“I told you about sex when you were three,” my mother explained to me in her typical matter-of-fact fashion. I had asked her about when I had first learned about sex.

It made perfect sense because, even as a very young child, I can’t recall a time in which I did not I understand the mechanics of sex, at the very least, in the context of where babies came from. My mom is a devout Catholic, but she’s also a registered nurse who takes care of new mothers, meaning she sees plenty of pregnancies, including those from minors. Right after I asked, she went into a quick lesson about how to put on a condom and mentioned a banana. I remember saying, “I’m not having sex anytime soon.” I was barely a teenager, and while my hormones were raging, the same could be said of my body— the round belly and fat deposits on my chest screamed “the training bra soon cometh.”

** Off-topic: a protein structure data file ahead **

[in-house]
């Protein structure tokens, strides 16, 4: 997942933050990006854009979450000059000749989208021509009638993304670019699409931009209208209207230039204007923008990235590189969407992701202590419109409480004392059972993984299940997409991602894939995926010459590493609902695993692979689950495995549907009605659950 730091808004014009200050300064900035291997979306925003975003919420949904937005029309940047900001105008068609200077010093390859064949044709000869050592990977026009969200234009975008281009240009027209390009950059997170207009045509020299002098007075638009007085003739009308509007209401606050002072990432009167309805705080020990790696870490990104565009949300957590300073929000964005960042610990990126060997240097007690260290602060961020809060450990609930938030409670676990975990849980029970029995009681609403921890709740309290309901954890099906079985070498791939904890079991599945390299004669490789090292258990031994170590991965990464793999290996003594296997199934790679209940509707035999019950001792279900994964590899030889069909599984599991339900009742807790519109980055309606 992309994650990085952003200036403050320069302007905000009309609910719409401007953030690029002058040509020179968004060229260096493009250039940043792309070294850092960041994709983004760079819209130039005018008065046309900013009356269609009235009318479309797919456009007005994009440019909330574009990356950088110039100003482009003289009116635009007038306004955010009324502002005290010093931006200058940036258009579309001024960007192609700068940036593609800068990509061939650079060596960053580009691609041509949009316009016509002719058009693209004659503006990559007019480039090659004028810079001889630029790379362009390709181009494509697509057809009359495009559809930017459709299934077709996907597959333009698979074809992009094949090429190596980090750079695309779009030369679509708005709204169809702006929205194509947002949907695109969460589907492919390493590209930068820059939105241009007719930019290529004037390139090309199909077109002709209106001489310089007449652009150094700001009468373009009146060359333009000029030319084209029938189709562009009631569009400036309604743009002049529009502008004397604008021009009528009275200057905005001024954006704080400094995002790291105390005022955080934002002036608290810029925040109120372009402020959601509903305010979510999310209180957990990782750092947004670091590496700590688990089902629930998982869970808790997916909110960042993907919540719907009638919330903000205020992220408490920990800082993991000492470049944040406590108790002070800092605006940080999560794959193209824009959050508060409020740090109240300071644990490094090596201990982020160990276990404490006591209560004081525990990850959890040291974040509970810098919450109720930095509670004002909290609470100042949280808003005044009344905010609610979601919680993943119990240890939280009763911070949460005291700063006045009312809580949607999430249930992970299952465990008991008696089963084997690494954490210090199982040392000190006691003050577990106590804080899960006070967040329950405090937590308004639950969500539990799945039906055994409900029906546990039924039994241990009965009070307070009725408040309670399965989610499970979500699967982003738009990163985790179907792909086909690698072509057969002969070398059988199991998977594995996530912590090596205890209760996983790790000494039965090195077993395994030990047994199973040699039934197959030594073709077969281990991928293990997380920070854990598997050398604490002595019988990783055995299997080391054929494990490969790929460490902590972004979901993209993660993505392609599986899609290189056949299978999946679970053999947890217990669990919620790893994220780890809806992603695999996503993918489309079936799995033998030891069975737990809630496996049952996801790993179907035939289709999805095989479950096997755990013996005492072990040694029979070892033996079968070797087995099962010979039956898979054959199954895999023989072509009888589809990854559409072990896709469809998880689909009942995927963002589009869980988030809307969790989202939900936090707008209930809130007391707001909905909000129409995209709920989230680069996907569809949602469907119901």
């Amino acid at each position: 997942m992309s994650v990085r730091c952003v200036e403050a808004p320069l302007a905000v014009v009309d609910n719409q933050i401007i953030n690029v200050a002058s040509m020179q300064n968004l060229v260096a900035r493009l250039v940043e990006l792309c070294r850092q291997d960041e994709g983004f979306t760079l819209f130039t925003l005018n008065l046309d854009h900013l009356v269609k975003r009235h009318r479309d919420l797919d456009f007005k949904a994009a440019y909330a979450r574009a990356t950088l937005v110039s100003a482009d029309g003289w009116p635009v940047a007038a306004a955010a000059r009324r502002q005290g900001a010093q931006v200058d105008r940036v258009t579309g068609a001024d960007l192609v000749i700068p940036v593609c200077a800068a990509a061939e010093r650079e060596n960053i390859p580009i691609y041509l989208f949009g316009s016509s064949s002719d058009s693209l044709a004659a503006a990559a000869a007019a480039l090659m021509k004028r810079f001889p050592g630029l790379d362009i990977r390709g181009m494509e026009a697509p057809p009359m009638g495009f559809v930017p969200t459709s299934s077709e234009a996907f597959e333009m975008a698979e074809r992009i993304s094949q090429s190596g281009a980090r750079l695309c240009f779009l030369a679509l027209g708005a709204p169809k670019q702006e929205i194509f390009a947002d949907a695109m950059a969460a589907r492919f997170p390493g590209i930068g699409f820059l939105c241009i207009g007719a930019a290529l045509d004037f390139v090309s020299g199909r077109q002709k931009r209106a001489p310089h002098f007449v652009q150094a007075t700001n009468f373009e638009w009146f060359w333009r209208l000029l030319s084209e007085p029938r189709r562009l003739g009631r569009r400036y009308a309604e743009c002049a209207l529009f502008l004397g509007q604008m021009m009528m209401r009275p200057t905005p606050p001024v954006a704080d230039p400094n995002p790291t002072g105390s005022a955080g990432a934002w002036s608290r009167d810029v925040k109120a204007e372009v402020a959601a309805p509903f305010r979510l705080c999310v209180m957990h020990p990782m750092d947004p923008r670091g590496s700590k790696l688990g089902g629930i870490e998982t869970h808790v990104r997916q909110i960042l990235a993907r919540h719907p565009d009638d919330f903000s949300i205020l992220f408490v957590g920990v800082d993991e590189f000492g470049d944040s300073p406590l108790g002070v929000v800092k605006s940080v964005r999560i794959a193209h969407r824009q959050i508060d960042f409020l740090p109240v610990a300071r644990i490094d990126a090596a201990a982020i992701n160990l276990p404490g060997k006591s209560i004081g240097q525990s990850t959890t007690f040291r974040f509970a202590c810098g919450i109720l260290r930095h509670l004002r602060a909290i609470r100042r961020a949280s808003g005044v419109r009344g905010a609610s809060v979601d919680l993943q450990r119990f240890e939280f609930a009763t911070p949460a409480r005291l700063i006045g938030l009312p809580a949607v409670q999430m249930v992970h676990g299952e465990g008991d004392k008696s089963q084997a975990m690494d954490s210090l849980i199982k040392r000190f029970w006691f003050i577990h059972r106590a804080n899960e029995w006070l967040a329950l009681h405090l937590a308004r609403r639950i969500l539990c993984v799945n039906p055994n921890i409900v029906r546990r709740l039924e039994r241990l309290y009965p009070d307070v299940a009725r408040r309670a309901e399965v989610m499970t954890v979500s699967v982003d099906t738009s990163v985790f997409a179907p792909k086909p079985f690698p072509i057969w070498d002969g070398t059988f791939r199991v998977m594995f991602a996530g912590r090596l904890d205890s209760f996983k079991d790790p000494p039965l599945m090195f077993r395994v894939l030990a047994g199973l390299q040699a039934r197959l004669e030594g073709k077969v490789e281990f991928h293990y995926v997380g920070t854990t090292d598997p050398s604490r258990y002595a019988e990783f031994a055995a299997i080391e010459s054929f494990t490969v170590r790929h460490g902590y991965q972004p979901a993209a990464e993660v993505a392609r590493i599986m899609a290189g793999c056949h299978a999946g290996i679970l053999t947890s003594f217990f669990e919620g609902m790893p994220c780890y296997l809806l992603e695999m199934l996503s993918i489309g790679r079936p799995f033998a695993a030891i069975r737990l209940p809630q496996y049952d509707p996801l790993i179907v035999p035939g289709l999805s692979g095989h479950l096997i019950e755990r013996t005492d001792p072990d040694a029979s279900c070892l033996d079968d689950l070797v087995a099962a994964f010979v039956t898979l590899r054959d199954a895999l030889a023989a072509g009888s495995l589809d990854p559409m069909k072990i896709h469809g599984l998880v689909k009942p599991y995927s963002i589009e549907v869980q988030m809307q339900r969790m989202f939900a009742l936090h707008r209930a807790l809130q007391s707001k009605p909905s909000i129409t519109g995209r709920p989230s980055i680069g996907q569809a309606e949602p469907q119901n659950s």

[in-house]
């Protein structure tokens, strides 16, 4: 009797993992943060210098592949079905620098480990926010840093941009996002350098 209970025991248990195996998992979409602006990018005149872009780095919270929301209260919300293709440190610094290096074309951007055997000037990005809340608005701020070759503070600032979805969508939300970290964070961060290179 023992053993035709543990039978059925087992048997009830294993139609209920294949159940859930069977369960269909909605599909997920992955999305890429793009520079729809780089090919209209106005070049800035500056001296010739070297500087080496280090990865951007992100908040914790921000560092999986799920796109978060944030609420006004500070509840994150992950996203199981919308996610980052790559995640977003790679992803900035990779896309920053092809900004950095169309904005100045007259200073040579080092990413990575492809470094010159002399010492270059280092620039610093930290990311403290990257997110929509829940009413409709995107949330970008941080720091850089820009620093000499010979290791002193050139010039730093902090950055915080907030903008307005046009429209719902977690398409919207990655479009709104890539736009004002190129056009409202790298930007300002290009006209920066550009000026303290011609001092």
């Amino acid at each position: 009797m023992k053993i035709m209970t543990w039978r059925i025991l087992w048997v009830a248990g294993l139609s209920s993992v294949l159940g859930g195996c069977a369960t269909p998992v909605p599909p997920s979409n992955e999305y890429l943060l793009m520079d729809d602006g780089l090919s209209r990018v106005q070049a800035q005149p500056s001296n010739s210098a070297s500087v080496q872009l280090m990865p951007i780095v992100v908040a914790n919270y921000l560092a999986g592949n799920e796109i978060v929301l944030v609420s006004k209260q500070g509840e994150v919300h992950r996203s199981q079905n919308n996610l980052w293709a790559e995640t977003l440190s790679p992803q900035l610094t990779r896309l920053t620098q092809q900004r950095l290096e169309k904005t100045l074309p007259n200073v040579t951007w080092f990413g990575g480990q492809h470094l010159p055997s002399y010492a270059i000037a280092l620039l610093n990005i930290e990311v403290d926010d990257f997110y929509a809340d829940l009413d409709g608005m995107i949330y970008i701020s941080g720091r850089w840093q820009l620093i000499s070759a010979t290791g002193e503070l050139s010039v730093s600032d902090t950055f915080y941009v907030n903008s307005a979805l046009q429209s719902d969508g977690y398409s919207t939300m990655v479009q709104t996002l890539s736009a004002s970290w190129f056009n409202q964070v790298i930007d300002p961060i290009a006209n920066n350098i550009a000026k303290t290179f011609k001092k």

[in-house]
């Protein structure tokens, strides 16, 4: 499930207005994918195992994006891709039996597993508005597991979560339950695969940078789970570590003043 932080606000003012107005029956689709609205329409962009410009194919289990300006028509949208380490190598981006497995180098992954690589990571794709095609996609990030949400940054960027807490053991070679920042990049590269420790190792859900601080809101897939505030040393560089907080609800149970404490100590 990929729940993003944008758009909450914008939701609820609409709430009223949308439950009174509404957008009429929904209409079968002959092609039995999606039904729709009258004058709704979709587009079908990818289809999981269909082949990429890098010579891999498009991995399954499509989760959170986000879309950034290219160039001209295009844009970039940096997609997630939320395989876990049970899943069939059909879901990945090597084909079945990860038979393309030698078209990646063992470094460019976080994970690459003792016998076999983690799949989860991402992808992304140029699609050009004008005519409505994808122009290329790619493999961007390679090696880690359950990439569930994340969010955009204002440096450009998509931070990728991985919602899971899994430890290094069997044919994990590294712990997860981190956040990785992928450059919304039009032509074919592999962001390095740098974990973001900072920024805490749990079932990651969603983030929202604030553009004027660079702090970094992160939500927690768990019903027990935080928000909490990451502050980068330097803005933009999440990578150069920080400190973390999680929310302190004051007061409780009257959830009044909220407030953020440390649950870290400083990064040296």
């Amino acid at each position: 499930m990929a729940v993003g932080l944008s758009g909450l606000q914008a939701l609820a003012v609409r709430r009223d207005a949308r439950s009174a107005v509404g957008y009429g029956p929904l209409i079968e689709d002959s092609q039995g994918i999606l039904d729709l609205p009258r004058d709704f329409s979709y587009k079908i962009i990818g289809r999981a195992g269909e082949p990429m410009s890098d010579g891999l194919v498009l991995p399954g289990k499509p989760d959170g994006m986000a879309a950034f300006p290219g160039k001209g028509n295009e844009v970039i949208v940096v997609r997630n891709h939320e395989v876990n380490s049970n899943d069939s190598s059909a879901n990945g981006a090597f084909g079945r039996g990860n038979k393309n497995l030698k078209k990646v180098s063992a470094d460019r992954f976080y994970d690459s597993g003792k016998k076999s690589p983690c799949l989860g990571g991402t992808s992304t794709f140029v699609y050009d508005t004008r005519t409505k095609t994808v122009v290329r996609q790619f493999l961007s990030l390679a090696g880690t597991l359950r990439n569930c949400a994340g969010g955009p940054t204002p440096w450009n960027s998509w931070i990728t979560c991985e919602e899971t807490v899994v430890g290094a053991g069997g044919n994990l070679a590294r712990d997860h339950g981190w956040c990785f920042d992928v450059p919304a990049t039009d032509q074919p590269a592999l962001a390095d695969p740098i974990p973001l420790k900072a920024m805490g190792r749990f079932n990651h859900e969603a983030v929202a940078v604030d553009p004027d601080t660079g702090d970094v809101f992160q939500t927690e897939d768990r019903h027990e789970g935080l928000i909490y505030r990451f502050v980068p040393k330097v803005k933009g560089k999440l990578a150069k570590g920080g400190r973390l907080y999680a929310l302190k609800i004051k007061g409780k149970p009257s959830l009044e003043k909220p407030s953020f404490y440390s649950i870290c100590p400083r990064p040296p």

My father has always been in my life—for better and for far worse—but we have never had a conversation about sex. Ever. The only sex-related question he’s ever asked me was well into my 20s—he wanted to know if I was gay. Even if I said something sooner, it's wasn't like he was going to go out of his way to find a pamphlet detailing the pleasure and pains of gay sex.

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I did take a health class in 11th grade that vaguely referenced sex education, but as the wave of pregnant girls in my high school swelled, there was not much in the way of wisdom shared and it was too little, too late, anyway.

So yes, while I understood sex in terms of procreation, I knew embarrassingly little beyond that. But, like many things I was intrigued by as a child—religion, whatever I saw on the news, and the various warnings of doom and gloom that I saw on episodes of Captain Planet—I wanted to know more. I don’t know many people who can say they have talked with great frankness about sexuality with their folks. Many of us, however, can say we’ve been largely influenced by the images we’ve seen in film and television and the music we grew up listening to.

If there's a pop cultural figure that played an integral role in my sexual education, it was Janet Jackson.